As if having your hands full with a potential zombie apocalypse wasn’t bad enough, Juliet finds out that her boyfriend, Nick Carlyle has been infected and will soon turn into one of the undead, unless of course, she decapitates his head. Won’t that kill him in the process you ask? Normally we’d go with the same assumption, but since this is a Suda51 game, he of course continues to live on without a body and even pulls his weight (poor choice of words?) during all the chaos.
Lollipop Chainsaw’s level design feels like Suda’s love letter to campy American teen movies, like Grease or shows like Happy Days with a whole lot of weird thrown in. In that respect you have to give him props for nailing that vibe pat down. You’ll prance around high school gyms, indulge in some amusing mini-games like zombie basketball and even slaughter hordes of high school stereotypes like jocks, nerds, football players and teachers with your trusty chainsaw. Of course it does feel a bit weird when rainbows start pouring of
zombies along with blood.
Combat is LC is exactly what you’d expect from a third person action title with a focus on melee combat. Juliet can slash at zombies dismembering them in process and can even stun the tougher ones with her pompoms (that’s not a sleazy word play mind you) to weaken them before she carves them up. She can leap frog over the undead and then proceed to split them into two vertically from the groin up. As much as I enjoy splitting zombies into two, I cannot overlook the fact that combat in this game generally felt clunky and unresponsive as compared to games like say Bayonetta or Devil May Cry.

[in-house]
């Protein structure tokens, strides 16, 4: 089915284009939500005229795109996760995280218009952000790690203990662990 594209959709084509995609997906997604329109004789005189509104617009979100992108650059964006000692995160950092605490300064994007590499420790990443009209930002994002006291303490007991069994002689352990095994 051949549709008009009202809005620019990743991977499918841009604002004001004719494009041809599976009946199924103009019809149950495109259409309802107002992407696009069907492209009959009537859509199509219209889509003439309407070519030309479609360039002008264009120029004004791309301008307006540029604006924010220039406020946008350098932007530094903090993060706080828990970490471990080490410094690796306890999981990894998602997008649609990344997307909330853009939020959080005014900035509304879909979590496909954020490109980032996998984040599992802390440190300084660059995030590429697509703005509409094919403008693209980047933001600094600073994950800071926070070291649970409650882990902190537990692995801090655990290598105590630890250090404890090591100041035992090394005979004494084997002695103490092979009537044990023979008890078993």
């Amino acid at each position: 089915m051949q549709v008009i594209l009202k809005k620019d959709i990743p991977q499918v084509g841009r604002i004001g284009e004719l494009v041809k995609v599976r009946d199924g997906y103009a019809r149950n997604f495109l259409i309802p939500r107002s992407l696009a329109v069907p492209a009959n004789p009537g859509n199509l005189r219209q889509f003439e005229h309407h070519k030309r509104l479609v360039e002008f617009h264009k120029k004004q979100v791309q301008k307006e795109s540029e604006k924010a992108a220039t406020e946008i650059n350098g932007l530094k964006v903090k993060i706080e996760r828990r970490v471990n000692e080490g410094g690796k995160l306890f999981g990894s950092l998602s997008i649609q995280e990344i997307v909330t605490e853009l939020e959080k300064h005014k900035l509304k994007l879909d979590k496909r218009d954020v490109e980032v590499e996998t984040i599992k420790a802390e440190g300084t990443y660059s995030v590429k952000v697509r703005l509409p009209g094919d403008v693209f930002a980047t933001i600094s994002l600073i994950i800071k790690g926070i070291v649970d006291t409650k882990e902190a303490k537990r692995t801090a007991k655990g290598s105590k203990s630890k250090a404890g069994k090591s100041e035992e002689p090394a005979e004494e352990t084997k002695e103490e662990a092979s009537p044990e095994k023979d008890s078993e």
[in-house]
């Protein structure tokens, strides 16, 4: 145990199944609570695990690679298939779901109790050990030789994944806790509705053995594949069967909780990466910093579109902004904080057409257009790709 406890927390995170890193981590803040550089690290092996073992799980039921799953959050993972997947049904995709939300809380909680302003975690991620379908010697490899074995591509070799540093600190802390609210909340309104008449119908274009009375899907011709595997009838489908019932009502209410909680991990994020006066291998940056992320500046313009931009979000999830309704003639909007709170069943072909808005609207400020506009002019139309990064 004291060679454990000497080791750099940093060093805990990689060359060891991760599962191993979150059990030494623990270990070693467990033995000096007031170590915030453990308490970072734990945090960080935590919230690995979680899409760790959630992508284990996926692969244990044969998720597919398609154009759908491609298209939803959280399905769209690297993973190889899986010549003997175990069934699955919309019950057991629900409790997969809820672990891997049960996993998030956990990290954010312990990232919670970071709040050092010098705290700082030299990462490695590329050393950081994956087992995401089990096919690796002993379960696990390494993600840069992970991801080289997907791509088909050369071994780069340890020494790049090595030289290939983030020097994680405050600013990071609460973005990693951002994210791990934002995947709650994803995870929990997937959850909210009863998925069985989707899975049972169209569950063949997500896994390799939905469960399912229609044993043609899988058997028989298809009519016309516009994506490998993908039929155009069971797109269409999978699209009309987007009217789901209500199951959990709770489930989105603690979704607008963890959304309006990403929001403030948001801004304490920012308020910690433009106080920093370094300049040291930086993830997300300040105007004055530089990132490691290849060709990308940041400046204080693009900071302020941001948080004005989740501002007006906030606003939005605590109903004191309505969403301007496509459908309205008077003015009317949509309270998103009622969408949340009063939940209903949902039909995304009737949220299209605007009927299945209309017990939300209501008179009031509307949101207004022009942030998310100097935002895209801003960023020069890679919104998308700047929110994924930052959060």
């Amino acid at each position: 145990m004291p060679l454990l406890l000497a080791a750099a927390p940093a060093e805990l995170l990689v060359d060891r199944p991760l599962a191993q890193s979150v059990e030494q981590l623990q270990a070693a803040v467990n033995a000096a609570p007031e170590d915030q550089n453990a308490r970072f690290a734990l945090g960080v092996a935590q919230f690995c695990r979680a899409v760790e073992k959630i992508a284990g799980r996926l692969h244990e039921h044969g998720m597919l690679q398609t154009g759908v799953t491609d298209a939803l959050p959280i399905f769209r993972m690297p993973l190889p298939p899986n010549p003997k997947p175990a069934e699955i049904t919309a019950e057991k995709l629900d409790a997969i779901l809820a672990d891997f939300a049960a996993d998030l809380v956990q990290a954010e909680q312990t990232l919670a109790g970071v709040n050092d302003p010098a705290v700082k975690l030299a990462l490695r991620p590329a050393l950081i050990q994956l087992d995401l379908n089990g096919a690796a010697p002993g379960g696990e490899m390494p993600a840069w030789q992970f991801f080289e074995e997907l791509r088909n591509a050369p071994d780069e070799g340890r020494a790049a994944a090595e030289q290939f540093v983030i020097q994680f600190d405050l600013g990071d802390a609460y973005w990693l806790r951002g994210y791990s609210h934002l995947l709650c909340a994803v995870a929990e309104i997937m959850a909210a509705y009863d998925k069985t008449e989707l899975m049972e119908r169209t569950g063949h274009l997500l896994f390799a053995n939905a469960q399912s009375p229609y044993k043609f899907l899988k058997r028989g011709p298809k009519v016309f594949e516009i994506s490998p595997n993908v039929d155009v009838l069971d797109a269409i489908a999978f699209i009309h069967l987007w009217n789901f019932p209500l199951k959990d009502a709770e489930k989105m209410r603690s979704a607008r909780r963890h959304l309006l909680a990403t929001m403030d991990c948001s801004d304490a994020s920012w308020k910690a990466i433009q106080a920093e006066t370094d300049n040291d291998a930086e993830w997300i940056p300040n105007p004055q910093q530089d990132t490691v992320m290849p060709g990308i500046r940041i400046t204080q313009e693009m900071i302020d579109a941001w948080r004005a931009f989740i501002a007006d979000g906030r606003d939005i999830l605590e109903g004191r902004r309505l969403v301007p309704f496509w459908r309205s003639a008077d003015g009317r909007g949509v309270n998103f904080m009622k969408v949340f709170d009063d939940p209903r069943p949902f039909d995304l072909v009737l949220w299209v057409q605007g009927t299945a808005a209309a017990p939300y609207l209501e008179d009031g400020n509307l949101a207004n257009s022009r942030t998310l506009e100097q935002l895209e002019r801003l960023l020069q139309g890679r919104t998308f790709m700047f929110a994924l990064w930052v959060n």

Zombies in LC come in different shapes and sizes but all of them are quite fast. In fact they’re a far cry from the slow moving, shambling corpses you’re used to blasting from other games. They feel more feral and aggressive which is fine but because combat feels clunky, taking them out can become somewhat of a chore. It becomes even worse when you lop their legs off and they come crawling at you because for some reason it seems them can move faster without legs. You then have to press the A button for low attacks but they don’t register too well so you’ll just be flailing your chainsaw above them while they wiggle below you taking bites out of your health bar. The game’s awkward controls continue in some sections where you have to zip around certain using your chainsaw as a ride. They could have provided a bit of respite from the monotonous action but once again poor controls make these sections feel terrible.